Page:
, For(bes) The Culture Newsletter: Remembering Tulsa’s Greenwood District 100 Years After The Tulsa Race Massacre | The Leaders Keeping Black Wall Street Alive, The Nzuchi News Forbes

For(bes) The Culture Newsletter: Remembering Tulsa’s Greenwood District 100 Years After The Tulsa Race Massacre | The Leaders Keeping Black Wall Street Alive

The following is an excerpt from this week’s For(bes) The Culture newsletter, dedicated to elevating and empowering Black and Brown professionals. Sign up for the newsletter here.

“Black Wall Street to me means radical and intentional partnership and collaboration across every segment of Tulsa and greater Black America,” says Randy Wiggins, founder of Build In Tulsa. “It’s about every part of the Black community in America thinking about Tulsa as what it was, which was the center a Black wealth creation, and everyone pulling an oar to make that a reality again.”

Wiggins is one of many leaders stepping up to preserve Black Wall Street and redefine what it means today, 100 years after the destruction of the original Black Wall Street in the Greenwood District of Tulsa, Oklahoma. From putting down new roots in Tulsa to creating new initiatives in other cities, these leaders are determined to create opportunities for Black wealth to thrive.

We also can’t forget that the Tulsa race massacre, a result of white supremacy, was one of the worst episodes of racial violence in American history. The story, which has long gone untold, is one that deserves to be widely shared. DeNeen L. Brown is at the forefront of keeping the history alive. The award-winning Washington Post staff writer investigates the Tulsa tragedy in the PBS documentary Tulsa: The Fire and the Forgotten.

“For generations, I believe there’s been a desire for this story to be told,” Brown says. “Stories have power, and if they’re told, they can change the future, and they can provide some healing.”

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Spotlight On: Savant Moore

For(bes) The Culture member Savant Moore has had a life filled with second chances, and he’s paying it forward. A foster kid who graduated high school at 16, he joined the army to become a ranger, and graduated from Howard University at 31. After losing his home in a fire, he became homeless and was $200,000 in debt in 2017. He then learned how to code at 32 and became a software engineer, eventually paying off all his debt in four years. The full-time entrepreneur and author of Release The Debts now has a residential cleaning service in multiple states called Dade Clean. His next goal is to become the go-to for cleaning products. “No matter your past circumstances, you can create the future you always dreamed of with dedicated execution,” says Moore.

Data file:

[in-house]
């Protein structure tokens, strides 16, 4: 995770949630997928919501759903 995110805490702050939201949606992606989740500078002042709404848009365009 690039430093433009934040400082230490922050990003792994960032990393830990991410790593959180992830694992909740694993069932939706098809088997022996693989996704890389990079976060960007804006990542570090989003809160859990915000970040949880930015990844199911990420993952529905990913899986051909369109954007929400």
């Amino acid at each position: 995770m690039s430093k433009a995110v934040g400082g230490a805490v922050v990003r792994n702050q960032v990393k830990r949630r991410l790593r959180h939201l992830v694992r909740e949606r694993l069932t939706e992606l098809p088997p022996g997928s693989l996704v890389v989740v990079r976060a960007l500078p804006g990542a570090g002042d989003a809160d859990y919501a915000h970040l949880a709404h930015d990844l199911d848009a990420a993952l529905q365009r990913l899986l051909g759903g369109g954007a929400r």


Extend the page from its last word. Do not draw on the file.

, For(bes) The Culture Newsletter: Remembering Tulsa’s Greenwood District 100 Years After The Tulsa Race Massacre | The Leaders Keeping Black Wall Street Alive, The Nzuchi News Forbes

News For The Culture:

Actor Kofi Siriboe’s new platform “We’re Not Kids Anymore” is all about building community around nostalgia.

Here’s how actress Kelly Rowland balances her mental health, advocacy and entrepreneurship.

Speaking of mental health, tennis star Naomi Osaka prioritized hers when she decided to walk away from the French Open.

Rapper, actor and business mogul Waka Flocka announced he’s partnered with Satoshi Art, a NFT marketplace owned by people from underrepresented communities.

Kristen Clarke is the first woman and the first Black woman to serve as the head of the Civil Rights Division of the U.S. Justice Department.

Here’s what actress and Anser founder Tia Mowry-Hardrict and chief diversity officer of Rocket Cos. Trina Scott have in common when it comes to how they connect with consumers and exercise social responsibility.

“Black culture has empowered and emboldened so many tech companies, yet that value has not yet made its way back into our community.” – Hill Harper, actor, author, entrepreneur

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